Please use this identifier to cite or link to this item: http://hdl.handle.net/2122/9097
AuthorsSagnotti, L. 
Scardia, G. 
Giaccio, B. 
Liddicoat, J. C. 
Nomade, S. 
Renne, P. R. 
Sprain, C. J. 
TitleExtremely rapid directional change during Matuyama-Brunhes geomagnetic polarity reversal
Issue Date18-Sep-2014
Series/Report no.2/199 (2014)
DOI10.1093/gji/ggu287
URIhttp://hdl.handle.net/2122/9097
Keywordsgeomagnetic field reversal
magnetostratigraphy
Matuyama-Brunhes (M-B) transition
Subject Classification04. Solid Earth::04.05. Geomagnetism::04.05.02. Geomagnetic field variations and reversals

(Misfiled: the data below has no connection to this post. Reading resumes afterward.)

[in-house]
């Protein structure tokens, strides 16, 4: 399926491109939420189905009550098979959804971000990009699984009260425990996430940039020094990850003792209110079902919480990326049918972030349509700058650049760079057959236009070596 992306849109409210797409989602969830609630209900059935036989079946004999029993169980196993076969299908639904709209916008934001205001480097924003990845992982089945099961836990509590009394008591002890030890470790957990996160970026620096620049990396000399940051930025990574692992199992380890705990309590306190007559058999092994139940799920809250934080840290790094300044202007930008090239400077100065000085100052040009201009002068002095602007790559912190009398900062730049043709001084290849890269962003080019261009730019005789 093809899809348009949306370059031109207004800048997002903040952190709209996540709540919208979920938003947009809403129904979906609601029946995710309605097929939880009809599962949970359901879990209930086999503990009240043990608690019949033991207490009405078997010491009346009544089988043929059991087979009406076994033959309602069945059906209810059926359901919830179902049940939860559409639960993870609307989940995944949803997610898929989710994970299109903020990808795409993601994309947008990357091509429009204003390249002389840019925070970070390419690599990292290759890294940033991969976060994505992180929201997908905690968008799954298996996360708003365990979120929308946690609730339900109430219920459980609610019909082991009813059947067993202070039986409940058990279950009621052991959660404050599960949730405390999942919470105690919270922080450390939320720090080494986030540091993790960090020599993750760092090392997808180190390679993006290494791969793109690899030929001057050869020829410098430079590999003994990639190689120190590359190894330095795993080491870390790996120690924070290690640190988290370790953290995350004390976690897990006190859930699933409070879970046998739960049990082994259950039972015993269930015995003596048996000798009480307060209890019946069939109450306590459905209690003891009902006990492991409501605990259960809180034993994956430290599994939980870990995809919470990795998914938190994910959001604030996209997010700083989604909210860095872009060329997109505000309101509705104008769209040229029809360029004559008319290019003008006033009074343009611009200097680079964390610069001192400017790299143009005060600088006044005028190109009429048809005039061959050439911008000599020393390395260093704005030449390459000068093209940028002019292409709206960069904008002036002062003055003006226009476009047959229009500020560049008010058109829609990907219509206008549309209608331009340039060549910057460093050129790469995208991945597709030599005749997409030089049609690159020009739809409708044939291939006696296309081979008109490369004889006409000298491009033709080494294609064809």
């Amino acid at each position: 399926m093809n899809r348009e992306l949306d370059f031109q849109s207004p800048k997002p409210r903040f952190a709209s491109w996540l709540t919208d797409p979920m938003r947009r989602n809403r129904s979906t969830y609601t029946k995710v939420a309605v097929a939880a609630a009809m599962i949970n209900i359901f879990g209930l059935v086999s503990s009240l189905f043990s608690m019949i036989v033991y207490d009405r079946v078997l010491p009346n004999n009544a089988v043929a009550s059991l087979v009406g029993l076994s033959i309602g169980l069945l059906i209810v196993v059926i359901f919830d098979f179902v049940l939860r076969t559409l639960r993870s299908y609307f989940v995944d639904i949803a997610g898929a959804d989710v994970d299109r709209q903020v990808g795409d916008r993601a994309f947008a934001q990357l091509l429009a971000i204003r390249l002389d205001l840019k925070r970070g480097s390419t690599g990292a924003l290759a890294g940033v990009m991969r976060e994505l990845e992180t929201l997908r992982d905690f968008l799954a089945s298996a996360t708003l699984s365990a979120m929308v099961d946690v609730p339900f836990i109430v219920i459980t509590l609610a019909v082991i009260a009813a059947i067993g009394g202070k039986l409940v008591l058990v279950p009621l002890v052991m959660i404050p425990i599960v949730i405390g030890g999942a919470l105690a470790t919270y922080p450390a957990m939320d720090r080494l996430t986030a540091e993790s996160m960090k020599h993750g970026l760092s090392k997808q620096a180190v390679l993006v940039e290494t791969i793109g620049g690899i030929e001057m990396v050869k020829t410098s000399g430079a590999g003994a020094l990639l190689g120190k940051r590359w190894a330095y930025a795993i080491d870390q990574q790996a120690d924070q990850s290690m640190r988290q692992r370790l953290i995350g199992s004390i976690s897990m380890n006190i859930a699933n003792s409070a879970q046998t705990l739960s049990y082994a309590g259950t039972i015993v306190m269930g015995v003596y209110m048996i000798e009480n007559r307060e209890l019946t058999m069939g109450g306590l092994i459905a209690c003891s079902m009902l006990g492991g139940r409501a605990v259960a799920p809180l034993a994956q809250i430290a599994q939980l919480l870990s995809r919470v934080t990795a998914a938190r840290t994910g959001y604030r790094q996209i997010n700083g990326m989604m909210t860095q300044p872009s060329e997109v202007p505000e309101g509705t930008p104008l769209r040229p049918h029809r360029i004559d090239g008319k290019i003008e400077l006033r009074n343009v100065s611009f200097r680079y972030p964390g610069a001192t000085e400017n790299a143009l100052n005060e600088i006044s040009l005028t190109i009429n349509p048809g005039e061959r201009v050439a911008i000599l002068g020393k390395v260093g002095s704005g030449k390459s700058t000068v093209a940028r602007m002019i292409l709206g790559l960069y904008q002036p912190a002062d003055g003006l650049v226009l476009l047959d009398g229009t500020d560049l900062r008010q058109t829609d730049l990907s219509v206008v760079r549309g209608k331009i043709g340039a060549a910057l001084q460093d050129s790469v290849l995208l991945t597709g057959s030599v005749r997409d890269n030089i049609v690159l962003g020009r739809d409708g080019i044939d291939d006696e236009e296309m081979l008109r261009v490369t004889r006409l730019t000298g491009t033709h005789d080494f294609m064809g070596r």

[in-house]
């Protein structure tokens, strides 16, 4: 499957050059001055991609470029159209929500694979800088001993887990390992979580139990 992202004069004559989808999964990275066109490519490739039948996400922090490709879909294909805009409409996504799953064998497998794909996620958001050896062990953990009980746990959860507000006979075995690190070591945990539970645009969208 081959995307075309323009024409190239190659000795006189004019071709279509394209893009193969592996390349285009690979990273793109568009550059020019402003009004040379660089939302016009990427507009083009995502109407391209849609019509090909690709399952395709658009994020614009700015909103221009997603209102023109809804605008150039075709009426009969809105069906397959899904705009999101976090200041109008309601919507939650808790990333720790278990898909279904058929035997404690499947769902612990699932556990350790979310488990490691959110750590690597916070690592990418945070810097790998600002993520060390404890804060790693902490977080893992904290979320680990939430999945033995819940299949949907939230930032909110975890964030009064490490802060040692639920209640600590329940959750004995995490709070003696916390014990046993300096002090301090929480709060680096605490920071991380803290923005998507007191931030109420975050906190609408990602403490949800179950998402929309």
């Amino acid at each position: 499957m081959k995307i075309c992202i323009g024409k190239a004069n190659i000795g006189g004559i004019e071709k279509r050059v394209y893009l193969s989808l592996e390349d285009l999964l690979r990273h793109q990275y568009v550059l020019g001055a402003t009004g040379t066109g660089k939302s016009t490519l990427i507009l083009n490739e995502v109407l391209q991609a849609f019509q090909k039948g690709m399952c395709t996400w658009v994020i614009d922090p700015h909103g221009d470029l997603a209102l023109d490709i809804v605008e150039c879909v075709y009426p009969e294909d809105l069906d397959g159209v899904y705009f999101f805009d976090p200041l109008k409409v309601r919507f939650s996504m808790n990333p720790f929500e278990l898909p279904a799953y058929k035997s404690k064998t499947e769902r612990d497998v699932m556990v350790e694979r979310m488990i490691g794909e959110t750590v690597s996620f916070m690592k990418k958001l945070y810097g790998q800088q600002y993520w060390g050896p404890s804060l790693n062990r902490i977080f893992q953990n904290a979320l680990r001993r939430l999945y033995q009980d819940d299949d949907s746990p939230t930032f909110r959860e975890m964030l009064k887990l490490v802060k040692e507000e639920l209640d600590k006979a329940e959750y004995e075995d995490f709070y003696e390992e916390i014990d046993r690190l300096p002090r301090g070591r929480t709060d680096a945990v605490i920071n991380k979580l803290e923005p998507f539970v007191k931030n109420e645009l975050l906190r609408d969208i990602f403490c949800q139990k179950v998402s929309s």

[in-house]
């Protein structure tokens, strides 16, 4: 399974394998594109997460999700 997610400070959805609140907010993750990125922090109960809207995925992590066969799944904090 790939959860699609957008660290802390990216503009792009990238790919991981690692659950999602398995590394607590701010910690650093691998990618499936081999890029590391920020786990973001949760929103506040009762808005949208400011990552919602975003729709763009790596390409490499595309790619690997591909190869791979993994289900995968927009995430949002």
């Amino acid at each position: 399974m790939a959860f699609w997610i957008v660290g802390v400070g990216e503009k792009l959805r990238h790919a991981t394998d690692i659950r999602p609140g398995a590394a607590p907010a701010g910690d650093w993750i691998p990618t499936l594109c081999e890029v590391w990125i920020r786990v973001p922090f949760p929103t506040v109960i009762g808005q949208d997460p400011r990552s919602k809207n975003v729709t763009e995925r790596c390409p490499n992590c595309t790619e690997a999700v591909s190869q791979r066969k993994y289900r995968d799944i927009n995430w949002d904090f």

AbstractWe report a palaeomagnetic investigation of the last full geomagnetic field reversal, the Matuyama-Brunhes (M-B) transition, as reserved in a continuous sequence of exposed lacustrine sediments in the Apennines of Central Italy. The palaeomagnetic record provides the most direct evidence for the tempo of transitional field behaviour yet obtained for the M-B transition. 40Ar/39Ar dating of tephra layers bracketing the M-B transition provides high-accuracy age constraints and indicates a mean sediment accumulation rate of about 0.2 mm yr–1 during the transition. Two relative palaeointensity (RPI) minima are present in the M-B transition. During the terminus of the upper RPI minimum, a directional change of about 180 ◦ occurred at an extremely fast rate, estimated to be less than 2 ◦ per year, with no intermediate virtual geomagnetic poles (VGPs) documented during the transit from the southern to northern hemisphere. Thus, the entry into the Brunhes Normal Chron as represented by the palaeomagnetic directions and VGPs developed in a time interval comparable to the duration of an average human life, which is an order of magnitude more rapid than suggested by current models. The reported investigation therefore provides high-resolution integrated palaeomagnetic and radioisotopic data that document the fine details of the anatomy and tempo of the M-B transition in Central Italy that in turn are crucial for a better understanding of Earth’s magnetic field, and for the development of more sophisticated models that are able to describe its global structure and behaviour.
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